Opened on June 30, 2009, Citygarden is one of the chief accomplishments of the Gateway Foundation, a privately-funded nonprofit organization devoted to enhancing St. Louis’s public spaces. An open, urban garden filled with water and light, Citygarden showcases 24 works of sculpture across two city blocks of downtown St. Louis. Published by the Gateway Foundation, Please Touch: Sculpture for a City features a detailed map and photographic inventory of the space, as well as lush color photographs of some of Citygarden’s most memorable inhabitants, including Mark di Suvuro’s imposing red steel sculpture Aesop’s Fables (62-65) and Julian Opie’s playful video displays, Kiera and Julian Walking (102-103) and Bruce and Sarah Walking (66-67). One part Citygarden celebration, one part oral history, Please Touch is a handsome coffee table book, the kind that invites casual examination but typically poses no real intellectual challenges to its readers. Or so one might initially think. In the several short essays that accompany the book’s many photographs, however, Please Touch exceeds the constraints of the genre. The book’s contributors instead use Citygarden as a springboard from which to offer sometimes conflicting reflections about vexed concepts like public art and civic space.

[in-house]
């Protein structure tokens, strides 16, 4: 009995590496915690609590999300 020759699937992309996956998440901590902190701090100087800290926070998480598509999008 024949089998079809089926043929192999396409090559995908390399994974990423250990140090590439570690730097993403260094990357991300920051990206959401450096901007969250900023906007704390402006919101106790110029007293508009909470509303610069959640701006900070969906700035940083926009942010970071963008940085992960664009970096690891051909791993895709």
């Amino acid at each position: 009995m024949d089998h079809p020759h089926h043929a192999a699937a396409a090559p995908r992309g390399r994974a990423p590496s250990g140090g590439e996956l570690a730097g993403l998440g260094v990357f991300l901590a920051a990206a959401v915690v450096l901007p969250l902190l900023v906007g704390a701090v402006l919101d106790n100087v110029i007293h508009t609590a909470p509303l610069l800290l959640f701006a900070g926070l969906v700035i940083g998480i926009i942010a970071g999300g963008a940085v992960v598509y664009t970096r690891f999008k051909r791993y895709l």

Though the essays featured in Please Touch share no explicit subject other than Citygarden itself, the complicated task of naming and defining public art emerges as an unspoken thread that yokes together the book’s disparate voices.
Though the essays featured in Please Touch share no explicit subject other than Citygarden itself, the complicated task of naming and defining public art emerges as an unspoken thread that yokes together the book’s disparate voices. In “Why Public Art?” and “Thresholds: Public Art as Points of Entry,” contributors Robert Duffy and Patricia C. Phillips, respectively, grapple with these issues. Each writer prompts readers to consider whether or not it is possible–or even necessary–to define public art in order to discuss its place and function. A veteran arts and culture writer for local outlets like the St. Louis Post-Dispatch and the now-shuttered St. Louis Beacon, Duffy places a higher premium on creating boundaries to demarcate what is and is not public art. In an effort to simplify a concept that does not yield easily to delimitation, Duffy even offers an equation (27):
A (work of art) + P (public) = PA (public art)
Of course, Duffy presents this mathematical formula partially in jest. He acknowledges that “just because an art-like object is plunked down in a place accessible to all, doesn’t mean it ‘public art’—or rather it is such only as a result of a mathematical summing up, or an accident of placement” (27). For Duffy, Citygarden is not merely a site populated with public art; rather, it is an “ensemble, a work of public art itself” (27).